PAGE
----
Bam Adebayo had his way with the Nets bigs the other night, dominating whoever Jacque Vaughn put out there. It’s been a recurring issue: big, quick 5s take advantage of the Nets front court. But few with the aplomb of Adebayo.
As Mark W. Sanchez of the Post writes, Andre Drummond was a step slow while others were a step weaker in guarding the Heat’s “new look” big.
The 6-foot-10, 279-pound Drummond has averaged 9.1 rebounds in 21.4 minutes with the Nets and been the bulldozing option he projected to be. But matched up Thursday against Miami’s Bam Adebayo, an agile and mobile new-age center, Drummond consistently was a step slow.
The Nets were outscored by 10 points when Drummond was on the court, the Heat repeatedly using pick-and-rolls to create mismatches and exploit the speed difference. Miami was up five with just under eight minutes remaining when coach Erik Spoelstra called for a handoff at the 3-point line from Adebayo to guard Tyler Herro. Herro took the ball, and Adebayo took off toward the hoop, easily outsprinting Drummond and catching an alley-oop for an and-one.
Drummond was supposed to be a new-age center himself coming out of UConn where he regularly won wind sprints, beating all his smaller teammates. But Adebayo had his night against the Nets other bigs as well...
Even Aldridge, though, struggled with the quicker Adebayo, who finished with 30 points and 11 rebounds. The Nets’ best matchup was Nic Claxton, who played well for six minutes — which was more than usual for the center, who has been buried since the James Harden trade.
The Nets also could have turned to Blake Griffin, who did not play. Acting head coach Jacque Vaughn mostly stuck with the bigger bodies, which backfired.
Will the rotation change with the addition of two 6’11” bigs who normally play other positions, Kevin Durant and Ben Simmons? KD looked All-Defense before going down with an MCL sprain while Simmons has twice been voted All-Defense and finished as first runner-up in Defensive Player of the Year balloting last year.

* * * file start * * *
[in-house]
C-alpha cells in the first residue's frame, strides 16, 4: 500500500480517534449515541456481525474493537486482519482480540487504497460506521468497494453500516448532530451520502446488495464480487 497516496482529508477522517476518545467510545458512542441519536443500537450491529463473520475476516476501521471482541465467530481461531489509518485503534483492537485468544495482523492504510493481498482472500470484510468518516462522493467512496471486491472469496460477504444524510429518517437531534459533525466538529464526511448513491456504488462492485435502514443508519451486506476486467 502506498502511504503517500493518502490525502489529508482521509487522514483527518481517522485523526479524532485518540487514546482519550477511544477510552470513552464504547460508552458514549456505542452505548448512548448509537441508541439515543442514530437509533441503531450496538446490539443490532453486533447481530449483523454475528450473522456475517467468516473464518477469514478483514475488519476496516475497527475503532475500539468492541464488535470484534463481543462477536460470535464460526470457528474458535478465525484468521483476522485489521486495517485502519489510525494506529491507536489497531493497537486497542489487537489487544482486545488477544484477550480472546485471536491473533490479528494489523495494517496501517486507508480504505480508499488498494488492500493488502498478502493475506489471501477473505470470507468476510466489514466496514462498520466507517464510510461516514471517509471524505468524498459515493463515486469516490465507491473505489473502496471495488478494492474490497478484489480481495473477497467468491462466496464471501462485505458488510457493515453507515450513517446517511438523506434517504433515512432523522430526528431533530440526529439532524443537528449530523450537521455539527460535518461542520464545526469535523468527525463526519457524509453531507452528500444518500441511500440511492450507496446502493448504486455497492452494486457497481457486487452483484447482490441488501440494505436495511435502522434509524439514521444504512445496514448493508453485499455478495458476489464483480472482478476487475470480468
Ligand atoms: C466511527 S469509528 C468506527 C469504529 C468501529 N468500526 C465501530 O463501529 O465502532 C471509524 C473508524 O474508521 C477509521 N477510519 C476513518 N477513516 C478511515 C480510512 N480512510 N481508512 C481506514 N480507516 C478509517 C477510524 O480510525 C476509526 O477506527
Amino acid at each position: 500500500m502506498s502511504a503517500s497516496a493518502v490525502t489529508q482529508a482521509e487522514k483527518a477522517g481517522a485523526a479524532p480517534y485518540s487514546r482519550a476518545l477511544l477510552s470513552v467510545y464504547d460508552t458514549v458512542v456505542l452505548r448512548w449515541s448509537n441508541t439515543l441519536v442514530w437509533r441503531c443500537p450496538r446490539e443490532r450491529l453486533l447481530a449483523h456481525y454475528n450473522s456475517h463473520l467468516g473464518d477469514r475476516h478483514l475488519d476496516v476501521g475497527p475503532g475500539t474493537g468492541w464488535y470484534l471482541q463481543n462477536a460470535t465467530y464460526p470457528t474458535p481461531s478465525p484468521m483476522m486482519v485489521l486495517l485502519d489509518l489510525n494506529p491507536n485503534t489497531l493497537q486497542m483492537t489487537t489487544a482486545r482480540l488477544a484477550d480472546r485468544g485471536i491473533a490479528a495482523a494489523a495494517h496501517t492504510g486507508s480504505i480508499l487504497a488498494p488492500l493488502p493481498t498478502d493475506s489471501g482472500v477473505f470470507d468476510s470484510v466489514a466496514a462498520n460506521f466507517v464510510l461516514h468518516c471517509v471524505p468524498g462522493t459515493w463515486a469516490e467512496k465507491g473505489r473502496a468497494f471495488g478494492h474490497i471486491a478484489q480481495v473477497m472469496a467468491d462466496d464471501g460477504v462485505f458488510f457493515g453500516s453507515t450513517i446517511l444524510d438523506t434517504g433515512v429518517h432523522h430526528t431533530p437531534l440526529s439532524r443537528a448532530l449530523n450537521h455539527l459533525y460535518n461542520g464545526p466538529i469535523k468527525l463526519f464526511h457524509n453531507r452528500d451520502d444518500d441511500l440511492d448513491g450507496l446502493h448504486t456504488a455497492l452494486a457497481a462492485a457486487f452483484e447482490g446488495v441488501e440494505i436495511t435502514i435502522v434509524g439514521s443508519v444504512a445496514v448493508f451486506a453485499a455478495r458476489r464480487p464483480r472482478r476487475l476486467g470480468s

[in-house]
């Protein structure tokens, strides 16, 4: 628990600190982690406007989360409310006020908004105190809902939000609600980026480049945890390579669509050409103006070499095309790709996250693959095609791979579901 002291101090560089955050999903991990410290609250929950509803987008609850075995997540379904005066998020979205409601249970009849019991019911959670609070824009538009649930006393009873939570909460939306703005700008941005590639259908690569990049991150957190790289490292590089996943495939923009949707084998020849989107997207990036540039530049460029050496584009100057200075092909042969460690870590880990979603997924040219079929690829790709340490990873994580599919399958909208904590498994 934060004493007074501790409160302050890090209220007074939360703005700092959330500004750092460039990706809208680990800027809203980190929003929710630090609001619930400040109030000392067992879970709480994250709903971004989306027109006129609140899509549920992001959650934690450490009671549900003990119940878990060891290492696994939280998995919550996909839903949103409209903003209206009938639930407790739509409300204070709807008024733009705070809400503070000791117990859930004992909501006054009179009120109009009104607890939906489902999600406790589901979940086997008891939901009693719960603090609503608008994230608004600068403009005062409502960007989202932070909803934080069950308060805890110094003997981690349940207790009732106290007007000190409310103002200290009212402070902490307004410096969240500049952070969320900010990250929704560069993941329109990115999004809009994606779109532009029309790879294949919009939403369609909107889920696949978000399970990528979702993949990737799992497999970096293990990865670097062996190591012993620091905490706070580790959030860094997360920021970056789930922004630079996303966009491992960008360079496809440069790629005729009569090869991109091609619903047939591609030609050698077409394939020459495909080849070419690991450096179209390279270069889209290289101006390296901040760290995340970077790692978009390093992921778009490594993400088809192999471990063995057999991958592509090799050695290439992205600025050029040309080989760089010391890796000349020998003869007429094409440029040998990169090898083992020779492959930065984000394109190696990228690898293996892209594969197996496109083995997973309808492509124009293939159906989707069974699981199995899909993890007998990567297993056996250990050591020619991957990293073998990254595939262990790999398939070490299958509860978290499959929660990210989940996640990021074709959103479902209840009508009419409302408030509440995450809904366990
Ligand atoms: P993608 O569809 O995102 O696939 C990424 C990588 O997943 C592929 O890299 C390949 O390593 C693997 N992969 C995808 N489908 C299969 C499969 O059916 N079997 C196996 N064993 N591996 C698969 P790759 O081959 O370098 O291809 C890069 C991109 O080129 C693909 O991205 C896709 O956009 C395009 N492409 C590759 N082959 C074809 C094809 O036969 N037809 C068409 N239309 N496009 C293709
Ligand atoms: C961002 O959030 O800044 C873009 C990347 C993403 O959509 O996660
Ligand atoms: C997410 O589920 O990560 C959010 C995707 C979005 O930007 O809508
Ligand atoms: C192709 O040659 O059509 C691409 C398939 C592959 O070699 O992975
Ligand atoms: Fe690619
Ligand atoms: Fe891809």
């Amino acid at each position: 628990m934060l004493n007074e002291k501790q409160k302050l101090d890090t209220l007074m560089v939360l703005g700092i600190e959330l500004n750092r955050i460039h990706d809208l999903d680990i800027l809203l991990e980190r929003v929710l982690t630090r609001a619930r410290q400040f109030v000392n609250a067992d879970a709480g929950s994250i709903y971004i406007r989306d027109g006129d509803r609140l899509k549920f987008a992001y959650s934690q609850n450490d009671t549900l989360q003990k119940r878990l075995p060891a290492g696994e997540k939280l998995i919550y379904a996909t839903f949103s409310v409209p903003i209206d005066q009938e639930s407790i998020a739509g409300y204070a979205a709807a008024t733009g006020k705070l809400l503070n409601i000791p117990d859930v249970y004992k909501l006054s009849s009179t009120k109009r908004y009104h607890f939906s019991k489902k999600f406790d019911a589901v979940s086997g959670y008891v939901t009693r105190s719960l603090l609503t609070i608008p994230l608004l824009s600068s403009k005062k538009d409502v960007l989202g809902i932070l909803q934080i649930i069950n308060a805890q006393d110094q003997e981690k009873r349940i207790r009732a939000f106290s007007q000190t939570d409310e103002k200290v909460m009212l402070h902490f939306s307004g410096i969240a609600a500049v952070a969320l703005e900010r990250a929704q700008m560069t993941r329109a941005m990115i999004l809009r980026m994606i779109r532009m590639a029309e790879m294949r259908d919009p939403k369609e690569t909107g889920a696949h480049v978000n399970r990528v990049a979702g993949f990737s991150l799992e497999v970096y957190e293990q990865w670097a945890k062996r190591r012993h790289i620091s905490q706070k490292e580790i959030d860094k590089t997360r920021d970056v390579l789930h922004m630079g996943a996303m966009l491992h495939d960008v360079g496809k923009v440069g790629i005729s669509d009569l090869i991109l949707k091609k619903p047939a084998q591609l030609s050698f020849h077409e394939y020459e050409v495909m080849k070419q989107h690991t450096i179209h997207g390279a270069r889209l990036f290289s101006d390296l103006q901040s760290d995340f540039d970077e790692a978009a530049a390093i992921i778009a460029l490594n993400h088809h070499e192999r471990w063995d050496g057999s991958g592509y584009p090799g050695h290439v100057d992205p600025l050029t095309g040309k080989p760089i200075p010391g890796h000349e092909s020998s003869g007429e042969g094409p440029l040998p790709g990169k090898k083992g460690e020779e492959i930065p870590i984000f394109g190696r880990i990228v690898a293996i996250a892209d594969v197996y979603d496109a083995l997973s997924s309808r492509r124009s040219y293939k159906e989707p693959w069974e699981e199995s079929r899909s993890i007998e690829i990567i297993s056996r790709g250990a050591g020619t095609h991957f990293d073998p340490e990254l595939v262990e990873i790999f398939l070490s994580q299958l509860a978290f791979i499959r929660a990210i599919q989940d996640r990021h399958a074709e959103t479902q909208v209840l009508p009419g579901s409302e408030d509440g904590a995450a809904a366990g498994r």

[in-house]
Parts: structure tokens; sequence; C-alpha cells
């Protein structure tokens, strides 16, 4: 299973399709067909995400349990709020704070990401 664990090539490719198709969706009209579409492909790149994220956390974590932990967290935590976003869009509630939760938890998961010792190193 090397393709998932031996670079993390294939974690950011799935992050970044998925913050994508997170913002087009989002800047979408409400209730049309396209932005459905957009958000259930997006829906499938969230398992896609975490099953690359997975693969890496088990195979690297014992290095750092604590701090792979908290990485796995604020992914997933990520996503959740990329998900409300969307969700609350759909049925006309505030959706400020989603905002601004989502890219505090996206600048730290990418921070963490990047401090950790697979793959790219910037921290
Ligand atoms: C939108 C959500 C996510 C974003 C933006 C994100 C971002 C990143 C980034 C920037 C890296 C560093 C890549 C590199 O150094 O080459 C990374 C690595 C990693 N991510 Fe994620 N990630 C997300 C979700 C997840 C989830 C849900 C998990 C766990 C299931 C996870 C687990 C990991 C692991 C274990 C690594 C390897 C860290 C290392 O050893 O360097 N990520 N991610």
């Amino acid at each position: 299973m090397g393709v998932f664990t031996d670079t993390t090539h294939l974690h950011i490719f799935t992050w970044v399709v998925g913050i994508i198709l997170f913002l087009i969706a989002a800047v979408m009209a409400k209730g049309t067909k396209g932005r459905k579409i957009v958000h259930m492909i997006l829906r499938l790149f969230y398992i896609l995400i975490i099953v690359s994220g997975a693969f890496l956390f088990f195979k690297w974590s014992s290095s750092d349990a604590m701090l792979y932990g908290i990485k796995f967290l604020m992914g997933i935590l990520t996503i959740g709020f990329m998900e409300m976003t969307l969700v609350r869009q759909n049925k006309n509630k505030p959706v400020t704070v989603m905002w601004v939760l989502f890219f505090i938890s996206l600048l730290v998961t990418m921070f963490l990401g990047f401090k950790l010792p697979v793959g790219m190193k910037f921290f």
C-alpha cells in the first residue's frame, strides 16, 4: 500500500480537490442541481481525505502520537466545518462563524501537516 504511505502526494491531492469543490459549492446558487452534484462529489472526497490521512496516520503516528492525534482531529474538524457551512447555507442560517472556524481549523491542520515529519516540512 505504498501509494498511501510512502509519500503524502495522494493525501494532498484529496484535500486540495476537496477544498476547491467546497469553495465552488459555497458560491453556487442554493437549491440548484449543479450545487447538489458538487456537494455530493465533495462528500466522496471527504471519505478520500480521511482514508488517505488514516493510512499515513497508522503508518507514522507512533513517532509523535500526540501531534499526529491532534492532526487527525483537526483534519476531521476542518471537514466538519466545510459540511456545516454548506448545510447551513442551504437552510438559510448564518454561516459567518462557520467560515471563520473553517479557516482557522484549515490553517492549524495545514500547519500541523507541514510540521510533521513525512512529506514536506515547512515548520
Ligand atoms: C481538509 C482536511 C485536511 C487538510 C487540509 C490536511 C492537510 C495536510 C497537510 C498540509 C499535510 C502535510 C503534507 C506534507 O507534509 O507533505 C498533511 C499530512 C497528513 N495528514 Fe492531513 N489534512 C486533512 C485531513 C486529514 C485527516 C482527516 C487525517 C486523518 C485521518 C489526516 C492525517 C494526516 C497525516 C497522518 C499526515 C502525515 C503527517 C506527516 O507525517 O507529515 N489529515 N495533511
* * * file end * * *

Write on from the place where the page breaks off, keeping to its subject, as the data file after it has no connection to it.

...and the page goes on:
Or will the center-by-committee remain in place with Drummond continuing as committee chairman. Drummond may just need more conditioning work. He’s moving from a back-up role playing 18.4 minutes a game in Philly to the starter playing 21.4 mpg. It may seem like a small increment but the Nets have increased his training regimen and he’s been resolute in doing what is needed, even doing post-game cardio.
His role as the first among equals has already had consequences for Day’Ron Sharpe who was assigned to Long Island on Friday after starting eight games in Brooklyn and Griffin whose minutes are once again up and down.
The larger mystery is what’s up with Claxton? After returning from hamstring woes, the 6’11” big has played sparingly. In the 10 games since the trade deadline blockbuster that brought Drummond to Brooklyn, Claxton has had six DNP-CD’s and another game where he played only garbage minutes. The Nets plan for him remains foggy. They barely played him in the post-season last year and his progress this year has been stalled by both illness and injury.
The Nets indeed have a lot of decisions to make this summer with their bigs. Drummond, Claxton, Aldridge and Griffin are all free agents of different stripes. All are also coming off minimum deals and may want to get paid. It’s no surprise the Nets are playing Thon Maker big minutes on Long Island, hoping for a developmental surge from the 25-year-old.
In the meantime, expect Drummond get the bigger share of minutes. It’s the safe choice.
- Andre Drummond’s struggles vs. Heat raise questions about Nets’ center rotation - Mark W. Sanchez - New York Post